Sam Amadi, Former Chairman of the Nigerian Electricity Regulatory Commission, and Director, Abuja School of Social and Political Thoughts

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  • Economic Governance
  • Electric Power
  • Law & Economy
  • Public Sector Reform

Election justice and state stability 06 Jun 2023

Nigerians and the rest of Africans whose societies are going through serious destabilisation need to take electoral justice seriously. Elections have been promoted as the essence of democracy. Hence, we now speak mostly of electoral democracy for what Robert Dahl termed ‘Polyarchy’. At the heart of electoral democracy is electoral justice.

Electoral justice has three elements. First, all adult citizens should have the right to choose their leaders through voting. Second, exercise of franchise should be free and voluntary. Three, all votes should be counted equally. No person’s vote should weigh more than the other.

Free and fair elections have both intrinsic and instrumental values. First, without free and fair elections, citizens do not have political autonomy or self-determination. Unless we can say that by the fiction of representation, people govern themselves, we cannot ascribe the tag of democracy to our political system. Some political scientists like Adam Przeworski have argued that democracy as political equality is dubious. But nevertheless, representative democracy is not even imaginable unless it is based on the morality that no one’s life should be determined by the whims and caprices of another. So, if elections are not free and fair, then we have breached the fundamental tenet of a democratic society, which is political equality.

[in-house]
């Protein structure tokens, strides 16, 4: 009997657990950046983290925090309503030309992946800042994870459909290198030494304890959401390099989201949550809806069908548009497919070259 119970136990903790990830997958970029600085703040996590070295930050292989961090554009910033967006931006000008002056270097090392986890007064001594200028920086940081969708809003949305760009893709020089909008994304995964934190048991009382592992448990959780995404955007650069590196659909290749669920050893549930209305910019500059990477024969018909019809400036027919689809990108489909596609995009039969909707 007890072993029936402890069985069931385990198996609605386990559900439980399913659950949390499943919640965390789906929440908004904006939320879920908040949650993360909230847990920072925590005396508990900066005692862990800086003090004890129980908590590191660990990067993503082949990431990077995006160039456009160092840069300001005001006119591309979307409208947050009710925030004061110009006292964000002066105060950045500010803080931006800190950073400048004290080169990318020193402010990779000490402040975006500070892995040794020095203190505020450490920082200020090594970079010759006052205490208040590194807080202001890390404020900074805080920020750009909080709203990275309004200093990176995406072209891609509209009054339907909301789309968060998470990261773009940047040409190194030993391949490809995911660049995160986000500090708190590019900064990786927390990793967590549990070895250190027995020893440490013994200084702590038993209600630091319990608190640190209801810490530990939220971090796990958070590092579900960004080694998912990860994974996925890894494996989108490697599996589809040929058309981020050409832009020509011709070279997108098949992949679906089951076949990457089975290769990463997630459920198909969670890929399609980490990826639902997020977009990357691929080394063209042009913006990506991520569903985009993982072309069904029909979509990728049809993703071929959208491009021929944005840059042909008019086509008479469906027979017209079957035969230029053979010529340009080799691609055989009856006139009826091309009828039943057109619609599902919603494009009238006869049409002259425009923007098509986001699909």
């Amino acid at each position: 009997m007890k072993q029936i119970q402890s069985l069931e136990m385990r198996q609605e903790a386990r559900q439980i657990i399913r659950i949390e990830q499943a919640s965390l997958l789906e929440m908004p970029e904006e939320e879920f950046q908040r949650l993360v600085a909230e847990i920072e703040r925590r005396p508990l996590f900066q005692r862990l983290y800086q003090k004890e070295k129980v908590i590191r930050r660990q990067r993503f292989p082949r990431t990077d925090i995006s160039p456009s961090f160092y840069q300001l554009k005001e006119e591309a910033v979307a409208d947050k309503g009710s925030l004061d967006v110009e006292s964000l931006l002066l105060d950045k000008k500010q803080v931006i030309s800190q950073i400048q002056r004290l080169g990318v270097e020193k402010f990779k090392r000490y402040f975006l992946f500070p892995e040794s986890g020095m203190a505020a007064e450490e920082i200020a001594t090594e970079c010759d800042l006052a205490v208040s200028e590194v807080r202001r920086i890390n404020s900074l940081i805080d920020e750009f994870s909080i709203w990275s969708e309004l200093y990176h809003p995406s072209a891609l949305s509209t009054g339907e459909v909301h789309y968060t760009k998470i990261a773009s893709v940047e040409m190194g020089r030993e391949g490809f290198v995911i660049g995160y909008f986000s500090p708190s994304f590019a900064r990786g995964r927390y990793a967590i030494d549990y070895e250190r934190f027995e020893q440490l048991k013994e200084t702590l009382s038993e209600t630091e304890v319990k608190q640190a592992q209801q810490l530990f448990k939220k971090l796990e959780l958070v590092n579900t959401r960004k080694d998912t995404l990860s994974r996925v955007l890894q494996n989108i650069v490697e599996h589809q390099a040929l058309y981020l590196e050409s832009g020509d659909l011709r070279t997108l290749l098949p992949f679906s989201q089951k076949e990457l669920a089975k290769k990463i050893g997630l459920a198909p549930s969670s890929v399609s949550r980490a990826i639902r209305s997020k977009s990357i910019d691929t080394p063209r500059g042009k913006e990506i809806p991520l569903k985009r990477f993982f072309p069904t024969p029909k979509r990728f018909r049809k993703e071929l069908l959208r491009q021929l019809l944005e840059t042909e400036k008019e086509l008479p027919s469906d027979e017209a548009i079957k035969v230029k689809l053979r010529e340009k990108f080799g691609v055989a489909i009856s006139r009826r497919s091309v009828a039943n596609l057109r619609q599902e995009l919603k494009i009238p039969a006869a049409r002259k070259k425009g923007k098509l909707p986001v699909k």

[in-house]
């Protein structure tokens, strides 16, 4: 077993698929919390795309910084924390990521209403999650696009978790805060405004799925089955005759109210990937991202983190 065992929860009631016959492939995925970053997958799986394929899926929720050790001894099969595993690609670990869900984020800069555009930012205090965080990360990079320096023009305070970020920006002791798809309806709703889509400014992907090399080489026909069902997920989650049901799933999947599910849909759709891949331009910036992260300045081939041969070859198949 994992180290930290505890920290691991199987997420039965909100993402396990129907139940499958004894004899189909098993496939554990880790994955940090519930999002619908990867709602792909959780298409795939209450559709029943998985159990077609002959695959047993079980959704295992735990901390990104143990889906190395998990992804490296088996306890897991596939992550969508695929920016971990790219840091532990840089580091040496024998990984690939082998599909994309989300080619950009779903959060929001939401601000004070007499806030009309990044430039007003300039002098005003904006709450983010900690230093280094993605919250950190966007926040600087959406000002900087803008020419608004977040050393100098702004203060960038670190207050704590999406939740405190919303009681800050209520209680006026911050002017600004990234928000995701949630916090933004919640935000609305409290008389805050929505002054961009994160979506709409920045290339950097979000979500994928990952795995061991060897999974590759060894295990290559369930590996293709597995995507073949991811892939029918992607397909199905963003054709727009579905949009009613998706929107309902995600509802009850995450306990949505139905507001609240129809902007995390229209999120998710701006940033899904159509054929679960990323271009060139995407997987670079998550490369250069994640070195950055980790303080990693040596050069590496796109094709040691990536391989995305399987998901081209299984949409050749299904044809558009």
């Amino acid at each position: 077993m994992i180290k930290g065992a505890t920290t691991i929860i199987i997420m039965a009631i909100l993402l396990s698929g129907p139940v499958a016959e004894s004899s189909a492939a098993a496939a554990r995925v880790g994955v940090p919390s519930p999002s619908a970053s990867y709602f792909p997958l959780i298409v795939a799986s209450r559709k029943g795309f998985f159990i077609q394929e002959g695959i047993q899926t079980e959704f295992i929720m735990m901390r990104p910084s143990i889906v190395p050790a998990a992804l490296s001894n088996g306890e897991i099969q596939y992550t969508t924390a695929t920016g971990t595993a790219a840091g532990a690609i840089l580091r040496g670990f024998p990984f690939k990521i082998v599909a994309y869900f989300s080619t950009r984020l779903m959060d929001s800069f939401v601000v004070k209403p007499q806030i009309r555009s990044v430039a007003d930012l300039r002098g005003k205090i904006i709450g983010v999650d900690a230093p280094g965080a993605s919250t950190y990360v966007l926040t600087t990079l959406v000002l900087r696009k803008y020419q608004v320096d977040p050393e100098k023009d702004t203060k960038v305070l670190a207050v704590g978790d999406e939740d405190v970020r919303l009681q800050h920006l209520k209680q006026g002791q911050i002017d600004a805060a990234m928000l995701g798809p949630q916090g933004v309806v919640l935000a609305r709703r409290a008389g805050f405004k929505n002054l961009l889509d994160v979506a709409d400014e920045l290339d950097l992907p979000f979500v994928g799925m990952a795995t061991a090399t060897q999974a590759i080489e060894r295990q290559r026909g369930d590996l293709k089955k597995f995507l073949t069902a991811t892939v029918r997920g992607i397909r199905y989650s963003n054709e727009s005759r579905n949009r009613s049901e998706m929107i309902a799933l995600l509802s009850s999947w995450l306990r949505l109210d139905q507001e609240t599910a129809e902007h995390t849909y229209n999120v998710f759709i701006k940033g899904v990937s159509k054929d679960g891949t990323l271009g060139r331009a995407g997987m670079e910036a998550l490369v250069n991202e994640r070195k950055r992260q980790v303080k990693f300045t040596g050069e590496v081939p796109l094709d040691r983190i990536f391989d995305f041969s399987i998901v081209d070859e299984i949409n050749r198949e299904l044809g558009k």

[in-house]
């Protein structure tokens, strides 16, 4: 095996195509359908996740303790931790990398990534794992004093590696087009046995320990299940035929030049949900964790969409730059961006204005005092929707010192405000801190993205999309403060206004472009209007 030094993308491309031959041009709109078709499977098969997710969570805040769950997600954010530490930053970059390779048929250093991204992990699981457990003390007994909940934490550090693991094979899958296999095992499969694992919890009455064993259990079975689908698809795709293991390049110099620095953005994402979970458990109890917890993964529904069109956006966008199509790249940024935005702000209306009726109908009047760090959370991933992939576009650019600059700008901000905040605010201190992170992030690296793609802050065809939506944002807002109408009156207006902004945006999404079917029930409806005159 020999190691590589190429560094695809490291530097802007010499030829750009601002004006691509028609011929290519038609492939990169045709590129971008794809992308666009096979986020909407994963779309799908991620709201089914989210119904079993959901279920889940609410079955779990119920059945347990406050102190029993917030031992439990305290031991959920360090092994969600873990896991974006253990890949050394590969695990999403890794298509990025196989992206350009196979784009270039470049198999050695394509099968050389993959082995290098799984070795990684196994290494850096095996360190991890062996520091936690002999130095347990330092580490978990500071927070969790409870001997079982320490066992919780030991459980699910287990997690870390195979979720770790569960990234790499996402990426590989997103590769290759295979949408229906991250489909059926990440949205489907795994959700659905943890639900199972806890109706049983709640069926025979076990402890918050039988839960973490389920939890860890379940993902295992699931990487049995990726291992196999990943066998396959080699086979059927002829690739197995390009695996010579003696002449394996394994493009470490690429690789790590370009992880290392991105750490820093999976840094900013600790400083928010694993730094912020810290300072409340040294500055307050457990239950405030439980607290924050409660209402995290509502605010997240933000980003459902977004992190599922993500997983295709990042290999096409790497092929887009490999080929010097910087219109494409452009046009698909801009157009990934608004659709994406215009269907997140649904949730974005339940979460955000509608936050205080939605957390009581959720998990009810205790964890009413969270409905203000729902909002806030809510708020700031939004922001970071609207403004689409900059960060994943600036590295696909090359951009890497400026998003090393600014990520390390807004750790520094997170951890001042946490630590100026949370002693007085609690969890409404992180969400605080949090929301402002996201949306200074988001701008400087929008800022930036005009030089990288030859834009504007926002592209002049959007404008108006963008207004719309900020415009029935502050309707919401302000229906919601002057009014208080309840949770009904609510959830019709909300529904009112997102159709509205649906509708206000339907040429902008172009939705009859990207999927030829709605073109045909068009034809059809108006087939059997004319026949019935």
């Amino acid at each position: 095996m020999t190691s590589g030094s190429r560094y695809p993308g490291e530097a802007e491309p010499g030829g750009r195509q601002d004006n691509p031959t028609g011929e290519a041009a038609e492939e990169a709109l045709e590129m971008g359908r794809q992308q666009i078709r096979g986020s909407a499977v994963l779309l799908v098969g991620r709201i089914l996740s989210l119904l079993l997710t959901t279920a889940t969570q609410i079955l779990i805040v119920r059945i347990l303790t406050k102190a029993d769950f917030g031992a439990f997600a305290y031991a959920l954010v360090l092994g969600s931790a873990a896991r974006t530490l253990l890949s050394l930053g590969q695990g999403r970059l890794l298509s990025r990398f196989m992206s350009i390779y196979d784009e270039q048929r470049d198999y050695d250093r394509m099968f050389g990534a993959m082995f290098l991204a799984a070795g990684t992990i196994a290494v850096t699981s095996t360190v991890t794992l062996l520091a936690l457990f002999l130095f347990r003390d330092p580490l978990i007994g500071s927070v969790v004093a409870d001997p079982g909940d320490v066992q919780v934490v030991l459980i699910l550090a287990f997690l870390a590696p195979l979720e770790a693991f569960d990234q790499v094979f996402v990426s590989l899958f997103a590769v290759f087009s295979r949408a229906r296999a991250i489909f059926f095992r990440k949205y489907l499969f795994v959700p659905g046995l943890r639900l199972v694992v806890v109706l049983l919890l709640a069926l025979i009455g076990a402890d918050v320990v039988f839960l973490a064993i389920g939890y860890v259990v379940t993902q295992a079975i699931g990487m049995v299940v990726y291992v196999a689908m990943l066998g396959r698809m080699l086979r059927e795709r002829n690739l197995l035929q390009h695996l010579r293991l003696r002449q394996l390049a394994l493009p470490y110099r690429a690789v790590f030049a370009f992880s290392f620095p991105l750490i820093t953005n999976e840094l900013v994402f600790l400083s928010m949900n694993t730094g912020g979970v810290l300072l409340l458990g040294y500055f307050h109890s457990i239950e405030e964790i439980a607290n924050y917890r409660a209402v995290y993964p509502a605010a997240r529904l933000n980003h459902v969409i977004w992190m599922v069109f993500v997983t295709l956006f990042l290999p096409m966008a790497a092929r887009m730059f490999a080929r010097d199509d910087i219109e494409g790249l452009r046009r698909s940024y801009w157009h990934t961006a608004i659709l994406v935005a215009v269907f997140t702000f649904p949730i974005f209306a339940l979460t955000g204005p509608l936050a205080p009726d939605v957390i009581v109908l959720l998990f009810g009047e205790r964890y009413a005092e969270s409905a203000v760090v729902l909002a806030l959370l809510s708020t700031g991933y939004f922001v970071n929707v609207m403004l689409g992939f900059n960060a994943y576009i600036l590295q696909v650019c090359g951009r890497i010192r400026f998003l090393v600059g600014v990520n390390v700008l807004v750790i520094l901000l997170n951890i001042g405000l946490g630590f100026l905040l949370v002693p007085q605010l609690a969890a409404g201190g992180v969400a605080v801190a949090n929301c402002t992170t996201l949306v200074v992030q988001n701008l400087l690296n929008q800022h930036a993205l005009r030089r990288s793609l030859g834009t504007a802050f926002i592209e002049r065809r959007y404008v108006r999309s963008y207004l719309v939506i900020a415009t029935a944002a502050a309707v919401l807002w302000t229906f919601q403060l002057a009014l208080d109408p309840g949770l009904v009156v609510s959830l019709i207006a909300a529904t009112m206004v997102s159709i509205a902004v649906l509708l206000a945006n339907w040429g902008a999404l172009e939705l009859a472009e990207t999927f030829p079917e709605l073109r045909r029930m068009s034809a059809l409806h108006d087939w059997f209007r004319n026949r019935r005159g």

But elections have another important value, the instrumental value. Intrinsic value means that as human beings we desire to choose our leaders because that makes us truly human. The right to elect leaders is part of our autonomy. Instrumental value means that we value the right to vote because it serves some social utility. For example, with elections we can legitimately resolve the fundamental dispute of who exercises political power in a society.

Bringing together the intrinsic and instrumental verities of electoral democracy is urgent in today’s Nigeria. We are a destabilising society with many centripetal forces drawing away from the centre of collective commitment to a common nationality. Nigeria has not been as divided and illegitimate as it is today. So, legitimacy and effectiveness should be priority norms of the Nigerian state.

If our national aspiration remains to be democratic, we must take the management of elections seriously. First, Nigerian elite must develop a consensus on the priority of electoral justice over electoral success. The triumphalism of winning by all means,  indicated in both President Obasanjo’s ‘do-or-die’ proclamation and Bola Tinubu’s 'smash, take it and run away’ advisory, is dangerous for electoral justice. This national mindset is the reason the first republic collapsed.